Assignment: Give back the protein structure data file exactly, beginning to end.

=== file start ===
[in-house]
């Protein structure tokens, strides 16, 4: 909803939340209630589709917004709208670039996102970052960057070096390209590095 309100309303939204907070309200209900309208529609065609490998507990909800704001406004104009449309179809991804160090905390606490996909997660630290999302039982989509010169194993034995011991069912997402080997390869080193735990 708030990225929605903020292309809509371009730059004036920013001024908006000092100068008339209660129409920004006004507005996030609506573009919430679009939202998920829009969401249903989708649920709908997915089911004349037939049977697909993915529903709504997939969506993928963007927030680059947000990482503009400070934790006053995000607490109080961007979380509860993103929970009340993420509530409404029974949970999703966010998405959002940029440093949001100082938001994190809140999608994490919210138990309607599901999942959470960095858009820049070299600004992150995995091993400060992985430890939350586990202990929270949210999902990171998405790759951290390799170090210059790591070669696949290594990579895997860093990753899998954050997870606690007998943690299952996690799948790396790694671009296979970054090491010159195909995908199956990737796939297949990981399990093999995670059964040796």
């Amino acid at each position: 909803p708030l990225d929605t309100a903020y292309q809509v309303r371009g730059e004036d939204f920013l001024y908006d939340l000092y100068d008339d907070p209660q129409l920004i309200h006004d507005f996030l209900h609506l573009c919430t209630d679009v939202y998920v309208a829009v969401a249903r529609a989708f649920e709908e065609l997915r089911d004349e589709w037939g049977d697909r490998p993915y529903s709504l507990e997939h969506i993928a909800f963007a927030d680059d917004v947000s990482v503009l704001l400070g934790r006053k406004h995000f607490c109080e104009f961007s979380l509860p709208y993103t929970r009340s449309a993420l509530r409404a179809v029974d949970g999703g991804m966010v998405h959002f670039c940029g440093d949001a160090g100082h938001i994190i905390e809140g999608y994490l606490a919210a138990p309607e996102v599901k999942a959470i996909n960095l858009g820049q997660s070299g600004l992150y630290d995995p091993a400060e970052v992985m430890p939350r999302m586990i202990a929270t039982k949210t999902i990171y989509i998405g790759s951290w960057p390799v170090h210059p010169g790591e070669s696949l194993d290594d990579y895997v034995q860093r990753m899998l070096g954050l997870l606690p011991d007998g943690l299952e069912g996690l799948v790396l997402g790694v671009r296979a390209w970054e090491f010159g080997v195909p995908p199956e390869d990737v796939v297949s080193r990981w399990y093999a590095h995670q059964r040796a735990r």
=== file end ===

[in-house]
């Protein structure tokens, strides 16, 4: 909803939340209630589709917004709208670039996102970052960057070096390209590095 309100309303939204907070309200209900309208529609065609490998507990909800704001406004104009449309179809991804160090905390606490996909997660630290999302039982989509010169194993034995011991069912997402080997390869080193735990 708030990225929605903020292309809509371009730059004036920013001024908006000092100068008339209660129409920004006004507005996030609506573009919430679009939202998920829009969401249903989708649920709908997915089911004349037939049977697909993915529903709504997939969506993928963007927030680059947000990482503009400070934790006053995000607490109080961007979380509860993103929970009340993420509530409404029974949970999703966010998405959002940029440093949001100082938001994190809140999608994490919210138990309607599901999942959470960095858009820049070299600004992150995995091993400060992985430890939350586990202990929270949210999902990171998405790759951290390799170090210059790591070669696949290594990579895997860093990753899998954050997870606690007998943690299952996690799948790396790694671009296979970054090491010159195909995908199956990737796939297949990981399990093999995670059964040796």
């Amino acid at each position: 909803p708030l990225d929605t309100a903020y292309q809509v309303r371009g730059e004036d939204f920013l001024y908006d939340l000092y100068d008339d907070p209660q129409l920004i309200h006004d507005f996030l209900h609506l573009c919430t209630d679009v939202y998920v309208a829009v969401a249903r529609a989708f649920e709908e065609l997915r089911d004349e589709w037939g049977d697909r490998p993915y529903s709504l507990e997939h969506i993928a909800f963007a927030d680059d917004v947000s990482v503009l704001l400070g934790r006053k406004h995000f607490c109080e104009f961007s979380l509860p709208y993103t929970r009340s449309a993420l509530r409404a179809v029974d949970g999703g991804m966010v998405h959002f670039c940029g440093d949001a160090g100082h938001i994190i905390e809140g999608y994490l606490a919210a138990p309607e996102v599901k999942a959470i996909n960095l858009g820049q997660s070299g600004l992150y630290d995995p091993a400060e970052v992985m430890p939350r999302m586990i202990a929270t039982k949210t999902i990171y989509i998405g790759s951290w960057p390799v170090h210059p010169g790591e070669s696949l194993d290594d990579y895997v034995q860093r990753m899998l070096g954050l997870l606690p011991d007998g943690l299952e069912g996690l799948v790396l997402g790694v671009r296979a390209w970054e090491f010159g080997v195909p995908p199956e390869d990737v796939v297949s080193r990981w399990y093999a590095h995670q059964r040796a735990r």